MOCA 2017 - Zopa comes to the Market with their Second Securitisation Offering

By Luke Mellor on 3rd November 2017

P2P/Marketplace Lending

A year after the closing of the MOCA 2016-1 transaction, Zopa launched its second UK securitisation with its peer-to-peer backed ‘Marketplace Originated Consumer Assets 2017-1 (MOCA 2017-1).  The underlying assets consist of approximately GBP 209 million of receivables to unsecured consumers loans granted by P2P Global Investments PLC and originated through the P2P lending platform operated by Zopa. The assets are also serviced by Zopa.

MOCA 2017 - Zopa comes to the Market with their Second Securitisation Offering

The capital structure consists of multi-class notes rated by DBRS and Moody’s. Although largely similar to its forerunner with its Class A, B, C, D and Z Notes, there are also two new classes of B/B3 rated Class E notes and unrated ‘turbo’ Class X notes. Typically the inclusion of these type of instruments suggests that the seller wishes to seek external capital to participate in the riskier parts of the capital structure – although, as at closing, these notes have been retained by the seller. P2P Global Investments retain their regulatory minimum 5% ‘skin in the game’ through the subordinated loan (which is used to fund the cash and liquidity reserves) and the unrated Class Z notes which account for 1.25% and 5% of the assets respectively.

The Class X Notes are not secured by the principal balance of the underlying receivables but rely on the generation of excess spread (hence the ‘X’) to both pay interest and repay principal during the first months of the transaction – this accounts for their short average life of about 1 year. Although the Class X Notes are unrated, the theory is that, providing sufficient excess spread (defined as surplus margin after senior costs and interest on rated notes) in the transaction is wide enough (Moody’s estimate it at about 4.37%), the transaction would have to go south pretty sharply for the Class X notes not to be repaid in full within the first 12-24 months of the transaction.

Notwithstanding their involvement in the MOCA 2016-1 deal, Fitch did not rate MOCA 2017-1. Given Fitch recently upgraded the notes on MOCA 2016-1 between one and three notches, it’s surprising that Fitch were replaced by DBRS whose credit enhancement requirements were comparable.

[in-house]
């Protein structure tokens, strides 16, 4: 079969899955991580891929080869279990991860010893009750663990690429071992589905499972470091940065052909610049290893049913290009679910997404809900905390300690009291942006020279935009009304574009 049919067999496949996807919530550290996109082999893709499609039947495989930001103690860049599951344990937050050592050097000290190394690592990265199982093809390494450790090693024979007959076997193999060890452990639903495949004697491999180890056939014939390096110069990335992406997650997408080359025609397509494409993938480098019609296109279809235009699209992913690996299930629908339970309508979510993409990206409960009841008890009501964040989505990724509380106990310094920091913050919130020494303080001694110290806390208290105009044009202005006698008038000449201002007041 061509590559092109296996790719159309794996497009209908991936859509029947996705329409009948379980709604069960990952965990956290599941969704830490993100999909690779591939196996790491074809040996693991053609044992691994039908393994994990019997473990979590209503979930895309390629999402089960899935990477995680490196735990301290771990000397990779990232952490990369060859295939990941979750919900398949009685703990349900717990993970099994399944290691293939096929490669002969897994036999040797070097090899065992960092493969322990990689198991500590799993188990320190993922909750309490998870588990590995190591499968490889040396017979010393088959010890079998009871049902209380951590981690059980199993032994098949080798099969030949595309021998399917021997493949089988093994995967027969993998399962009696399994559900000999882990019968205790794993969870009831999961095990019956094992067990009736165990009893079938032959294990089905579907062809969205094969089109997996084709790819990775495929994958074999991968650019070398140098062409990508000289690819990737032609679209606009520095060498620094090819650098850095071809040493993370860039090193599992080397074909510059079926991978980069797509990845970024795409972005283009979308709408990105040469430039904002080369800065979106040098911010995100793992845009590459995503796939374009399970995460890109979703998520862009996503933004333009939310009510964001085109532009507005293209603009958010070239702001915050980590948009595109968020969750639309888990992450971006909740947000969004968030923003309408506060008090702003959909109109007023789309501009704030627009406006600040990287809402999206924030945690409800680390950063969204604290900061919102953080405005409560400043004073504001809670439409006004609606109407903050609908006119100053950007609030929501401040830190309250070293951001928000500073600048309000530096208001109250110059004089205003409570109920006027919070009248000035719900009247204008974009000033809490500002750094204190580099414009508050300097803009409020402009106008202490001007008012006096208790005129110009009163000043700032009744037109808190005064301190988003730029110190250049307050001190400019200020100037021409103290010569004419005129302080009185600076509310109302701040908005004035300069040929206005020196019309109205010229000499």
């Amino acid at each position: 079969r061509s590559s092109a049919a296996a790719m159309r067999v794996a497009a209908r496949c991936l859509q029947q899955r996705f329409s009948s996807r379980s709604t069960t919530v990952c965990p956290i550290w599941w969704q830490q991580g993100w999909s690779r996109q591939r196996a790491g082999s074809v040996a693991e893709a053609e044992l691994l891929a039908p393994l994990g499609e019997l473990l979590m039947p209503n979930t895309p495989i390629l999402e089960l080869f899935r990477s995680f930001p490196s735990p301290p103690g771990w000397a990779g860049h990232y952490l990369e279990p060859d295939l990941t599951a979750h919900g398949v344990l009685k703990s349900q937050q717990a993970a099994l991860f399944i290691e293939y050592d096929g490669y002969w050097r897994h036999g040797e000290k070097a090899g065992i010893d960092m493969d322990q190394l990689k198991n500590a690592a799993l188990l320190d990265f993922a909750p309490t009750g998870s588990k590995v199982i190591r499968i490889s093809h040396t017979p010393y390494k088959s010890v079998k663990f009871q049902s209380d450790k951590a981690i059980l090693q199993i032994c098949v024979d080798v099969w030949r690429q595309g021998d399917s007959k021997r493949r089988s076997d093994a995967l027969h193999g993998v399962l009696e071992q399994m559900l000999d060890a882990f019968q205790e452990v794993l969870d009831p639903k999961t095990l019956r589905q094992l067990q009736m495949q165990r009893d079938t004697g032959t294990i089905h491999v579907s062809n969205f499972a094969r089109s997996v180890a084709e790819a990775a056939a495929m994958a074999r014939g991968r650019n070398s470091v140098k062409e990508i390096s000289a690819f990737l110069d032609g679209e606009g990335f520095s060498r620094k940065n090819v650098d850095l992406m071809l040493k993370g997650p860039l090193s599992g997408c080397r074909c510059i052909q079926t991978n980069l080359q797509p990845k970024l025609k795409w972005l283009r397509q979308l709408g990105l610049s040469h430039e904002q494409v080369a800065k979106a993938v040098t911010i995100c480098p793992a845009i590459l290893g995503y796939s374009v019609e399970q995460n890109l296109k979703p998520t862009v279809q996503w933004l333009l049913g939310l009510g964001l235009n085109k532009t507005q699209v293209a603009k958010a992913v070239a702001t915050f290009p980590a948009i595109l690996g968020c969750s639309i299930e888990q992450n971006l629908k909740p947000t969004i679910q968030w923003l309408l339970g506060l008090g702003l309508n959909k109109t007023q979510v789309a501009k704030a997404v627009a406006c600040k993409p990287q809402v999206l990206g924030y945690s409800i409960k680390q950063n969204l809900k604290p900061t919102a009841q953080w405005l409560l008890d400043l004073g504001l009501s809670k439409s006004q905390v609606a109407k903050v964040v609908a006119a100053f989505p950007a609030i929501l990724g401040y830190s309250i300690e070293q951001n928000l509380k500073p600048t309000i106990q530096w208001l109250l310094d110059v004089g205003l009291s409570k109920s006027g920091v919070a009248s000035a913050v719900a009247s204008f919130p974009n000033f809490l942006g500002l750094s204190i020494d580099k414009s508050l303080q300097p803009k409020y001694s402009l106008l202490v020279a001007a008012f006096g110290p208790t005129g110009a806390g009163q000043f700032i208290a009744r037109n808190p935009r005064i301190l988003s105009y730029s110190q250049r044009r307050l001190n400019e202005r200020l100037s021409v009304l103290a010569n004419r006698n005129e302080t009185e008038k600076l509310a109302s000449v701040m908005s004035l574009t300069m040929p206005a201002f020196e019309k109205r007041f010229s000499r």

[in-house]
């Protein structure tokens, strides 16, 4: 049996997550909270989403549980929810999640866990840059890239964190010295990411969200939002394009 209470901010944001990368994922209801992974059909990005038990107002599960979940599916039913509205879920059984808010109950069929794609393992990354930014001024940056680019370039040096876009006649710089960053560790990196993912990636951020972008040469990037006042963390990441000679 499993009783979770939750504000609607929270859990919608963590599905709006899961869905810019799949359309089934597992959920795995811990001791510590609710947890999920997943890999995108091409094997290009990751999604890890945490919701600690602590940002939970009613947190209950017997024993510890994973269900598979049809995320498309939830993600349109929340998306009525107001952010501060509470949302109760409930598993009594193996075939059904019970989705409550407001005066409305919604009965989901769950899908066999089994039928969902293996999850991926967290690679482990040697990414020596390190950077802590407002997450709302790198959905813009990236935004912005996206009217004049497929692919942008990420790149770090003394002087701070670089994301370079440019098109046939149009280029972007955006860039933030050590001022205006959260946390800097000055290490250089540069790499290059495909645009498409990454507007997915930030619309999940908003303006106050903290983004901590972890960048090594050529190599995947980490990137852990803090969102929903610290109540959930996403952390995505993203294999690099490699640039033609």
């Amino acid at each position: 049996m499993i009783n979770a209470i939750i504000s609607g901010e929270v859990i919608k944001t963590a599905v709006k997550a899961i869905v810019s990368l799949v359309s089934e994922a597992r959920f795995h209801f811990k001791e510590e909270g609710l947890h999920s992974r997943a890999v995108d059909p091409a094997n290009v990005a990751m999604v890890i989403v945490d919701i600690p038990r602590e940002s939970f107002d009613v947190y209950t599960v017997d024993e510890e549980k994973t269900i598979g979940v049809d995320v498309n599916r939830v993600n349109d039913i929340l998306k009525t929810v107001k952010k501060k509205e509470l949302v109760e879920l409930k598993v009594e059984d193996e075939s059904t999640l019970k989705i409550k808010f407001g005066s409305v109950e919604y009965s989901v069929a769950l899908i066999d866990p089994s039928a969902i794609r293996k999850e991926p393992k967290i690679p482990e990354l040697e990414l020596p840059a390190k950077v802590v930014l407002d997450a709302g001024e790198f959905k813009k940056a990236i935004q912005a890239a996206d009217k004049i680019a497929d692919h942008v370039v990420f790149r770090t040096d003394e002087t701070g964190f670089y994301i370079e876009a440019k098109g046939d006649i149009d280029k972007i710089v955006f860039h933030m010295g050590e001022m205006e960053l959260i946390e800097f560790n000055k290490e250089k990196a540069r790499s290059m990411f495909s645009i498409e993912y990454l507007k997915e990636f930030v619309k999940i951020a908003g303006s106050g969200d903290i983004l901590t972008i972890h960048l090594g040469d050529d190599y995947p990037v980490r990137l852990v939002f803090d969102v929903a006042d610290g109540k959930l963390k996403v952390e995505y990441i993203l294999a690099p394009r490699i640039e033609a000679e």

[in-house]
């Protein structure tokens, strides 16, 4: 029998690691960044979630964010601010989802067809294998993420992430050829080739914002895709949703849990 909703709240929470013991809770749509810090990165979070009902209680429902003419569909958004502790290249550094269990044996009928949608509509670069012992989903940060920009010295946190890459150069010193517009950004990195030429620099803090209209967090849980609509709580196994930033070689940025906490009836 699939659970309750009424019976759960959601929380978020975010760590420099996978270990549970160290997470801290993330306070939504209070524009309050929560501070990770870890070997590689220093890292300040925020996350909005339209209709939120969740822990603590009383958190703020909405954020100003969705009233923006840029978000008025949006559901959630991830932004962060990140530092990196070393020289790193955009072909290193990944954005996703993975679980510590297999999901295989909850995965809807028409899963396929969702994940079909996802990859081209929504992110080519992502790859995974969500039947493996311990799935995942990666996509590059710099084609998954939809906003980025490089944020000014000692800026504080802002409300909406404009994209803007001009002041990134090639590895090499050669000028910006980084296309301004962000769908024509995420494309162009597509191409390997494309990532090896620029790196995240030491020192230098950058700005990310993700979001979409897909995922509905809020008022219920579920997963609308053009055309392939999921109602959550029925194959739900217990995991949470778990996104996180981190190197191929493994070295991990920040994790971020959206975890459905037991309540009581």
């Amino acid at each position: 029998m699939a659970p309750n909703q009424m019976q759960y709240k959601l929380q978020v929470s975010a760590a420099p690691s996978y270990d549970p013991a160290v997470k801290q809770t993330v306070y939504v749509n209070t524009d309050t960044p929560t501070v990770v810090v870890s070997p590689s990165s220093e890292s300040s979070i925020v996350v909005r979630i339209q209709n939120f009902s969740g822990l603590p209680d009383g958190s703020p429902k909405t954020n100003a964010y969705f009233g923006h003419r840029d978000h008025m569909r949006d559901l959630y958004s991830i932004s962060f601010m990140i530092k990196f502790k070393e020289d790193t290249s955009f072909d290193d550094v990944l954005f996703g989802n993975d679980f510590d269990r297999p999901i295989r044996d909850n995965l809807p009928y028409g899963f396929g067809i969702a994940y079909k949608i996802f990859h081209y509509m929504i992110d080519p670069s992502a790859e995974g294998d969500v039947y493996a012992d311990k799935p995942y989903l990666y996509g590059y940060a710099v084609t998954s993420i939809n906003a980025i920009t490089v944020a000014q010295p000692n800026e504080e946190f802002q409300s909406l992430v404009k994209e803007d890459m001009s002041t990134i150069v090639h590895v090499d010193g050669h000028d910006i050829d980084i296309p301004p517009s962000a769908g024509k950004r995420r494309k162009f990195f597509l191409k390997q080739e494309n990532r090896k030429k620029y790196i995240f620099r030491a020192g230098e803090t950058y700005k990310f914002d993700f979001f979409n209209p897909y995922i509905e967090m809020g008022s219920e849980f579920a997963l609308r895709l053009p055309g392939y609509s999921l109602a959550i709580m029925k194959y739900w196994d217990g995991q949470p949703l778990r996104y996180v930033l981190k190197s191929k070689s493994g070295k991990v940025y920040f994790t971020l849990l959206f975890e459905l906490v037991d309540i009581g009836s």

Moody’s pre-sale report sizes the Class A notes at 80% of the assets (or £172.8m). They carry a coupon of 1 month LIBOR plus 0.70% p.a. and a par issue price. This compares very favorably with MOCA 2016-1 which had senior note costs of 1.45%. The total credit enhancement for the Class A Notes (not accounting for excess spread) is provisionally set at 21.25%. Disclosed pricing on Class B (1.25%) and the Class C (1.90%) Notes suggest reductions of 50% in issue margins for similarly rated instruments on the MOCA 2016-1. 

Moody’s Credit Comparison MOCA 2017-1 vs MOCA 2016-1

MOCA 2017-1

MOCA 2016-1

Class A Rating/Total CE



Class B Rating/Total CE



Class C Rating/Total CE



Class D Rating/Total CE



Class E Rating/Total CE


No Class E notes

Weighted Average Yield



Estimated Excess Spread



Aaa Portfolio Credit Enhancement



Cumulative Gross Defaults



Observed Recoveries



Mean Recovery Rate



The above table shows how Moody’s credit opinion on these type of assets has favorably improved within the space of 12 months through the benefit of an extra year of historical loss data. First, the mean observed recovery rate on Zopa’s portfolio has increased from 39% to 42.7%. This has resulted in Moody’s assumed recovery rate doubling from 5% to 10%. Secondly, whilst the cumulative gross default (a measure of observed defaults) has remained unchanged at 7%, the Aaa Portfolio Credit Enhancement has reduced from 35% to 32.5% (a measure of future volatility or Moody’s outlook on the portfolio). This has the effect of Moody’s modeling a less skewed default distribution resulting in lower credit enhancement requirements.

Unlike MOCA 2016-1, DBRS’ ratings on the Class B, C, D & E Notes do not address ‘full and timely payment of interest’. Instead DBRS’s ratings on these notes addresses the ‘full and ultimate payment of interest’. In all likelihood this reflects DBRS credit opinion on the Liquidity Reserve, which is only available to cover shortfalls in interest on the most senior notes outstanding – hence prejudicing the liquidity needs of the lower tranches.

Lastly, it’s worth revisiting Fitch’s recent upgrade of the MOCA 2016-1. As we predicted at the time in our piece on S-BOLT 2016, new asset classes very often benefit from ratings uplift purely by dint of their seasoning and beneficially revised criteria. And it seems, time did reward the brave in the form of a price uplift. Less than a year after issue, Fitch Ratings upgraded the notes between one and three notches. This was achieved by dialing back both the base case cumulative default numbers (from 5.1% to 4.7%) and the stress multiples (AAsf from 6.0x to 5.5x) - remember you read it here first.

Luke Mellor works for Creative Capital Partners, a securitisation consultancy, who hold seminars worldwide on securitisation structuring and financial modelling.


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